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Long Play: Over 500 hours with Final Fantasy VII

Long Play is our semi-regular segment on the games that have consumed people’s lives. This week, we asked Tom why he has poured quite so much time into Final Fantasy VII.

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The Long Game Final Fantasy VII

Long Play is our semi-regular segment on the games that have consumed people’s lives. This week, on the day it’s released on Nintendo Switch, we asked Tom why he has poured quite so much time into Final Fantasy VII.

Final Fantasy VII is a big RPG. Great choice. How long would you say you’ve spent on it?

All told, I reckon over 500 hours at the very least. It might be a lot more than that.

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Sorry, 500? You know it’s only about 30-50 hours long, right?

Yes, I know.

Did you, er, did you get lost? Or stuck? Are you a little slow?

No no, it’s not like that. I did the same thing as everyone else: I raced to the North Crater in around 30 hours – and went in, full of enthusiasm, and got my ass handed to me – then spent another 10-20 hours levelling up so I was actually in a position to beat it.

So your first playthrough was around the 50-hour mark, then? How do you explain the other 450 or more hours?

Well, first of all, there’s all of the extra stuff. Once I’d beaten the game, I then reloaded my save and proceeded to do all the other – entirely optional – bits and pieces the game has to offer. I bred chocobos; I maxed out limit breaks; I beat most of the Weapons; I went back to Midgar; I bred a gold chocobo; I got the Knights of the Round materia; I beat Ultima Weapon. All in all, that completionist playthrough was probably around 100 hours.

Right, but that still doesn’t account for the other 400 plus hours?

Replays. Lots, and lots, and lots of replays.

How many times can you play the same linear story? And presumably, you didn’t do the 100-hour completionist thing each time? That would drive you crazy.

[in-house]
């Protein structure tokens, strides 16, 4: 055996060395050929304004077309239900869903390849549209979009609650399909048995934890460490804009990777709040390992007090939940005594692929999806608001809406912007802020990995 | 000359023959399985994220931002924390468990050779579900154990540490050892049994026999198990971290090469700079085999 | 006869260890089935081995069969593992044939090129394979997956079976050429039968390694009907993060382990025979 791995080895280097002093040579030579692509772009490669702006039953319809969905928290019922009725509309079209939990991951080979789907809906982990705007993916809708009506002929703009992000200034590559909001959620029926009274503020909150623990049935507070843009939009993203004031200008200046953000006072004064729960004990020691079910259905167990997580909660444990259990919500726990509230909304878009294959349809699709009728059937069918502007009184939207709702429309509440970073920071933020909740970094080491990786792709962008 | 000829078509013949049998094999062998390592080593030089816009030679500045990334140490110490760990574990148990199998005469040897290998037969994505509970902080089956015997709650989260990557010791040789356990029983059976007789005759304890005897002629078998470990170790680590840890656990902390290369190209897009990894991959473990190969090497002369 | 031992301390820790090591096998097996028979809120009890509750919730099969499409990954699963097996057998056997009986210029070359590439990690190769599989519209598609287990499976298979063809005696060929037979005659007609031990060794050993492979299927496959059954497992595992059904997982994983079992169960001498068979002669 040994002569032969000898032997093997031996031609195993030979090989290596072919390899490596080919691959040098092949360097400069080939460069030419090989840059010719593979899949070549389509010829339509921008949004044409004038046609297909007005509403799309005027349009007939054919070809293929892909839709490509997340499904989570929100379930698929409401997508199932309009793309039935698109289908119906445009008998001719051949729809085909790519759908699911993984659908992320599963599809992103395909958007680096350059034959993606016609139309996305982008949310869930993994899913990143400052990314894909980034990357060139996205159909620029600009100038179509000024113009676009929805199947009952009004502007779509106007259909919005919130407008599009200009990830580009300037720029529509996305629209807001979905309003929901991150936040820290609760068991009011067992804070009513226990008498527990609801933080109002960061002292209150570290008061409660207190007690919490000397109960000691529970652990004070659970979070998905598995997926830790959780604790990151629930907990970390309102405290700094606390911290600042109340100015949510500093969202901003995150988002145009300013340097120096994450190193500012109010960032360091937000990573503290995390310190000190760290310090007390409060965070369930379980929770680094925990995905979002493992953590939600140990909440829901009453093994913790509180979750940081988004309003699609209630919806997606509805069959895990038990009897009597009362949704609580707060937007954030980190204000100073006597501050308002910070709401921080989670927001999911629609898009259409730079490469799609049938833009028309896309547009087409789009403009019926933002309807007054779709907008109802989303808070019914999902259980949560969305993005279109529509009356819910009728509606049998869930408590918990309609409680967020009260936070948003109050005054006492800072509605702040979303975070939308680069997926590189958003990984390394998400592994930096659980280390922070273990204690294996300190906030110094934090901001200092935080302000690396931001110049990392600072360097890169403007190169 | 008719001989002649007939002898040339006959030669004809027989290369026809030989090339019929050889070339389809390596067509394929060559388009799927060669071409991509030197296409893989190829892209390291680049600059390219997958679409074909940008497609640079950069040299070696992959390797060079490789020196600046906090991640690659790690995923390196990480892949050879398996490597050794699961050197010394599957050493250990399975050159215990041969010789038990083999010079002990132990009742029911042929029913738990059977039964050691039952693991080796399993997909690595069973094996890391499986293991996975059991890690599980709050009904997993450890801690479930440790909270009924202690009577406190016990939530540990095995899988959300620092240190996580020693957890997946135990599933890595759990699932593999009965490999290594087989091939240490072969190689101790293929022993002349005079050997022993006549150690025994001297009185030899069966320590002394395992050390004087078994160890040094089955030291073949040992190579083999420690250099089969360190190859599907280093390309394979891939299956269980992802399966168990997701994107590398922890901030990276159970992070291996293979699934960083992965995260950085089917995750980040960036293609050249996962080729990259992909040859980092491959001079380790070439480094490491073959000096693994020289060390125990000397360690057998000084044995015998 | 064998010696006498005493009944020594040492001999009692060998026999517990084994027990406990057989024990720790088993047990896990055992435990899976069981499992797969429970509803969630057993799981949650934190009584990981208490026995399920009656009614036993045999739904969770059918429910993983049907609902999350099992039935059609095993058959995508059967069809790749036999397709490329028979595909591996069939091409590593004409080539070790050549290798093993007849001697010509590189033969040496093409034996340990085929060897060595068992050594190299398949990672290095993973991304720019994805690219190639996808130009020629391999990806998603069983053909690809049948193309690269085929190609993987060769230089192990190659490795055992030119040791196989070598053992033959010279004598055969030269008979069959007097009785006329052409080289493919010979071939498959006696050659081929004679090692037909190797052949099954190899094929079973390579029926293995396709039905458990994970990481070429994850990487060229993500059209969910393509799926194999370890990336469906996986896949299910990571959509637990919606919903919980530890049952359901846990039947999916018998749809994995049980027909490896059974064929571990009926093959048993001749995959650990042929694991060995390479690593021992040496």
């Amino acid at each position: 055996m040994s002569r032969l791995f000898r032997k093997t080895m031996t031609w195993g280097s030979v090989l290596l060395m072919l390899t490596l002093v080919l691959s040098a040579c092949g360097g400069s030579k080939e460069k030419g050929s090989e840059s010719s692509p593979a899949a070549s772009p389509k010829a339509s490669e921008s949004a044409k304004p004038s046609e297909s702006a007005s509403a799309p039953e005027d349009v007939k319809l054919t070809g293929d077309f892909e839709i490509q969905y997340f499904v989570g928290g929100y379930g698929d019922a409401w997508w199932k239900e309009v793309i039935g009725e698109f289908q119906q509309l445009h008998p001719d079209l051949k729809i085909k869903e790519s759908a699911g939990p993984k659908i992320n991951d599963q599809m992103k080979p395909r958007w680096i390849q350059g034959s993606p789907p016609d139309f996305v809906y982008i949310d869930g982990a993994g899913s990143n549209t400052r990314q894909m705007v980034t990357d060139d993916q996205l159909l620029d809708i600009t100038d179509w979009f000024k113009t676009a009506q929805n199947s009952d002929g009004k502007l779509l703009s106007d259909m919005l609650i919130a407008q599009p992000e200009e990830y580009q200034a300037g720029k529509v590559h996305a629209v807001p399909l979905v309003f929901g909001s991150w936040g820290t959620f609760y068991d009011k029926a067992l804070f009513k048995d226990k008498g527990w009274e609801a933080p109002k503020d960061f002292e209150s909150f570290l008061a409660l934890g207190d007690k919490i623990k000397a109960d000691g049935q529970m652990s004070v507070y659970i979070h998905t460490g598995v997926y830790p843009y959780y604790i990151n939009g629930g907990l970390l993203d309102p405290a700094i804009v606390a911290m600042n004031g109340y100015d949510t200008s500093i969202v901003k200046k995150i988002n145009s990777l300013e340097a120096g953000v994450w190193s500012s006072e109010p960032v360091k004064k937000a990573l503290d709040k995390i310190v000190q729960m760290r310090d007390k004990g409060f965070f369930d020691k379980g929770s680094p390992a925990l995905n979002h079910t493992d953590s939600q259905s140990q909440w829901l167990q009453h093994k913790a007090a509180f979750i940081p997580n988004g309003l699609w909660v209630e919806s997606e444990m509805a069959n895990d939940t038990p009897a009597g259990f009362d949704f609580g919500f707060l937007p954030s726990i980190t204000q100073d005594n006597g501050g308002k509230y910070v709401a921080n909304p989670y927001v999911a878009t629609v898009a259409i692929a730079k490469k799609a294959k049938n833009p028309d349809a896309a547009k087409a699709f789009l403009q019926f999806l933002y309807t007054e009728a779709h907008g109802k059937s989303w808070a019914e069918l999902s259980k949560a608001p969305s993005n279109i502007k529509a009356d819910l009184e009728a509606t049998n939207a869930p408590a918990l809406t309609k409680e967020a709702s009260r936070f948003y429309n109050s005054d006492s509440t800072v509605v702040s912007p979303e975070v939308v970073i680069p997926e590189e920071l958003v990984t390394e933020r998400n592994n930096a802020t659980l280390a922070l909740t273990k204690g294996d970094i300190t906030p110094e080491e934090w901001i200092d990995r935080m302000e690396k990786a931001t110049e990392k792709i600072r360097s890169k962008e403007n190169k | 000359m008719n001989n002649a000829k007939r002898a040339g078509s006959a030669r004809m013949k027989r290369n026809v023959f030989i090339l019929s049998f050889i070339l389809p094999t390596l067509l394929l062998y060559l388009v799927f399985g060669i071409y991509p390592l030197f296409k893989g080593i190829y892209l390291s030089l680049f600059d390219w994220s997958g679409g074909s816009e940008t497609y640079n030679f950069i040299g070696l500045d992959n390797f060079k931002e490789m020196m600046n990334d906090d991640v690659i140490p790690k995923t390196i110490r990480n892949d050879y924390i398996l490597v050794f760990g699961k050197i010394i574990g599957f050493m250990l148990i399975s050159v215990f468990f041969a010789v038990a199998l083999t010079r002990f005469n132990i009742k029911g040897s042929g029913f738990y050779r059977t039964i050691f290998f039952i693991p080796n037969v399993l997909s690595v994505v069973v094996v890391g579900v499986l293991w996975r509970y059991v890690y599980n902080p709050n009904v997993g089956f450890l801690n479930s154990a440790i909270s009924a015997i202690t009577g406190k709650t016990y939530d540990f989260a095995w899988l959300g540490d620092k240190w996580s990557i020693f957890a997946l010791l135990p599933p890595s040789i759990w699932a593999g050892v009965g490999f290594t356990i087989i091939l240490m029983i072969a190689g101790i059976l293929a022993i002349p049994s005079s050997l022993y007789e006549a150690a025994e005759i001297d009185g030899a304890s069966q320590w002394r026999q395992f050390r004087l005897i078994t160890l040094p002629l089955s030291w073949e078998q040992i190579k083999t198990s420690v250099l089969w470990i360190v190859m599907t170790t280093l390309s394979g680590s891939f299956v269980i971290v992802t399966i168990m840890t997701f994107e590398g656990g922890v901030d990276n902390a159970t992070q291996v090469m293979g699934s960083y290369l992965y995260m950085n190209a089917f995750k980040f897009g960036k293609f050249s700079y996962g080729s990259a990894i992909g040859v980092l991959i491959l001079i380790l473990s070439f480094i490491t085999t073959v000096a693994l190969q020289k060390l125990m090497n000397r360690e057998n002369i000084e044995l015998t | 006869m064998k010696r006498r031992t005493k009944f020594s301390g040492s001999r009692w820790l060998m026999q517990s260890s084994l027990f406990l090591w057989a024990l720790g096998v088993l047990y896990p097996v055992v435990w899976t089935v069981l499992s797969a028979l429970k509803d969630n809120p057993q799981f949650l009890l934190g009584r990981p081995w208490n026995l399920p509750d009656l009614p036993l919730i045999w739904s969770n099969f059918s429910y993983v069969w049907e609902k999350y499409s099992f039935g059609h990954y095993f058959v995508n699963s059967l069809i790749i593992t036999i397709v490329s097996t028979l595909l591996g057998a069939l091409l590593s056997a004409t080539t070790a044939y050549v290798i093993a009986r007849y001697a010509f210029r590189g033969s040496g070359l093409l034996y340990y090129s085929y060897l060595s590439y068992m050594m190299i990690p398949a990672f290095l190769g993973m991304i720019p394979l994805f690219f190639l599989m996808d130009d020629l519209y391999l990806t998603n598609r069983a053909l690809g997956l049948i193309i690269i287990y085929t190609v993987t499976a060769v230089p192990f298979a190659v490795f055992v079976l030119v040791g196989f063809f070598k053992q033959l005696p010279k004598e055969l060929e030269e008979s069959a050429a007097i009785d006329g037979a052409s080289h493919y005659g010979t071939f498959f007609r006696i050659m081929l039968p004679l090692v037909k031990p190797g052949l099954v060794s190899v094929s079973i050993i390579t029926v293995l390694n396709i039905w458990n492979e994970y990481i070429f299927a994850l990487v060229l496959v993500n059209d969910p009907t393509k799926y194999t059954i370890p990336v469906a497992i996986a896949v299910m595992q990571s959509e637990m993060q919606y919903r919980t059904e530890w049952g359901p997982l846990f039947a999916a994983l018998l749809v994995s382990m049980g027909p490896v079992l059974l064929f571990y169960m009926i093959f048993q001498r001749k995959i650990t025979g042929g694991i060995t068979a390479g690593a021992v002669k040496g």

For a game I’ve replayed dozens of times, I’ve only actually completed it once or twice. In many respects, beating Final Fantasy VII is the least appealing thing about it. I’ve certainly not been compelled to breed a gold chocobo or tackle Ultima Weapon more than once!

There usually comes a point, when the world opens up, that I get distracted by something new and tail off. Sometimes that’s straight after leaving Midgar; sometimes that’s after the Village of the Ancients; sometimes it’s after the rocket launch. Then the next time I come back to playing it, I always find myself drawn to starting a new game. I just can’t seem to help myself. I love those opening few hours. Getting caught up in that opening bombing run, it sucks me in, every time.

You know there are lots of other games you could have been playing though, right?

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To be fair, other than double-dipping on the PSP and PS4 versions, I haven’t actually replayed Final Fantasy VII in quite some time. I think I managed to break out of that loop, eventually, but I used to replay it all the time. It almost got to the point where I’d punctuate every new game with at least some length of run at Final Fantasy VII (or IX, if I wanted to mix things up a bit).

Wasn’t that a bit, er, repetitive?

Possibly, but I was a student, I didn’t have a lot of money to spend on new consoles and games, so the classics saw plenty of use. Plus I was sick a lot of the time – what are you doing? You don’t have to move away from me! Cancer isn’t contagious – I was sick, so Final Fantasy VII was sort of like a comfort blanket for me.

Sorry to hear that. Sounds rough.

Don’t worry, I’m better now. But when you’re sick and you’re not able to go out as much as you’d like, out of necessity, you find ways to pass the time. It’s like a coping mechanism. In many ways, Final Fantasy VII probably stopped me losing my marbles.

And I spent some time in hospital in isolation, when I was highly radioactive following treatment – sadly, I didn’t come away with superpowers – with no internet access, so of course, I replayed Final Fantasy VII on my laptop on an emulator. I also read a bunch of books, too. Ploughing through Philip Pullman’s His Dark Materials trilogy over and over again was probably my literary equivalent of Final Fantasy VII.

But Final Fantasy VII was the one thing you kept going back to?

I guess it was. Don’t you have that one movie you always want to watch, when you’re sick or you feel down? Star Wars or Back to the Future, something fanciful, that lets you forget your troubles for a few hours and live out an adventure? Final Fantasy VII was that escape for me.

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Tom is an itinerant freelance technology writer who found a home as an Editor with Thumbsticks. Powered by coffee, RPGs, and local co-op.